The Canadian Federation of Independent Business (CFIB) is renewing its call for Ontario to overhaul its apprenticeship programs in light of new research showing record levels of concern over the shortage of qualified labour.
CFIB’s latest Help Wanted report showed that the national long-term vacancy rate rose to 4.4 per cent in 2007 from 3.6 per cent the previous year, meaning 309,000 jobs went unfilled. Ontario’s rate jumped to 3.5 per cent from 2.6 per cent. Long-term vacancies (four months or more) increased in every sector in Ontario, with the greatest need being seen in construction, hospitality and primary industries. The problem is greatest for smaller businesses.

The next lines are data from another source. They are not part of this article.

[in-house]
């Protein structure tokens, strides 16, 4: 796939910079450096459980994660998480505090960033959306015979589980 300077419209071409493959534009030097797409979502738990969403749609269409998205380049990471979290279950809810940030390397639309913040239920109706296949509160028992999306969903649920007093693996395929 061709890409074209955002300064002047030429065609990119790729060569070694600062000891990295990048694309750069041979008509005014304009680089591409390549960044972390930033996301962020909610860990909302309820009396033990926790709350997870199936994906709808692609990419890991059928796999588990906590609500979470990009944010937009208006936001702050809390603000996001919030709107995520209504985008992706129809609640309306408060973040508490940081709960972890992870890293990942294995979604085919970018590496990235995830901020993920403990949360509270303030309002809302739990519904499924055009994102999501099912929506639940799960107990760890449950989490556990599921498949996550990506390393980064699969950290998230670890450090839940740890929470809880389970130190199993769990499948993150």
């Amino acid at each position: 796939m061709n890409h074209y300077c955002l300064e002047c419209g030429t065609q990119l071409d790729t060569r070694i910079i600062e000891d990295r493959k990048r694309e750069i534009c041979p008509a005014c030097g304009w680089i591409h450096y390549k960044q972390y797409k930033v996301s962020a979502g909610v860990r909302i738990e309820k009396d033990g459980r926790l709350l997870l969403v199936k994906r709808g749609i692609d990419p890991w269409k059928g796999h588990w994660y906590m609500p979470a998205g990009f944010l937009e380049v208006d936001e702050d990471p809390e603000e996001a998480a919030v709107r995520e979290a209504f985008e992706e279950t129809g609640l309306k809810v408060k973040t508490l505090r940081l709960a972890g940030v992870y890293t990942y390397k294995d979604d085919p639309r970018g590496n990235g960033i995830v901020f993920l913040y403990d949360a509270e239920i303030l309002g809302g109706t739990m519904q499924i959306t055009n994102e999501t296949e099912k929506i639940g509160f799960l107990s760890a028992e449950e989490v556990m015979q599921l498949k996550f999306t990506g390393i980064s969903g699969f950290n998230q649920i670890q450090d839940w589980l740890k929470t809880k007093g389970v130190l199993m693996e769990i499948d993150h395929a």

“The shortage of labour is a complex issue, but one part of the solution is getting people trained to meet the needs of the marketplace,” CFIB’s Ontario Director, Satinder Chera, said. “Business owners and young people tell us the rigid journeyperson/apprentice ratios fixed by the government limit or prevent companies from taking on apprentices.”
Ontario’s regulations require employers in certain trades to employ a number of journeypersons before they can qualify to train apprentices. The ratio can be as high as seven journeypersons to one apprentice. CFIB’s research shows close to a third of Ontario small businesses find these ratios are a major obstacle to apprenticeship training, which makes it even harder to address shortage of labour challenges.
“Other provinces are moving ahead of Ontario in addressing the shortage of qualified labour,” Chera said. “It’s time for this province to step up to the plate and help young people get the training they need for the jobs that are going unfilled.”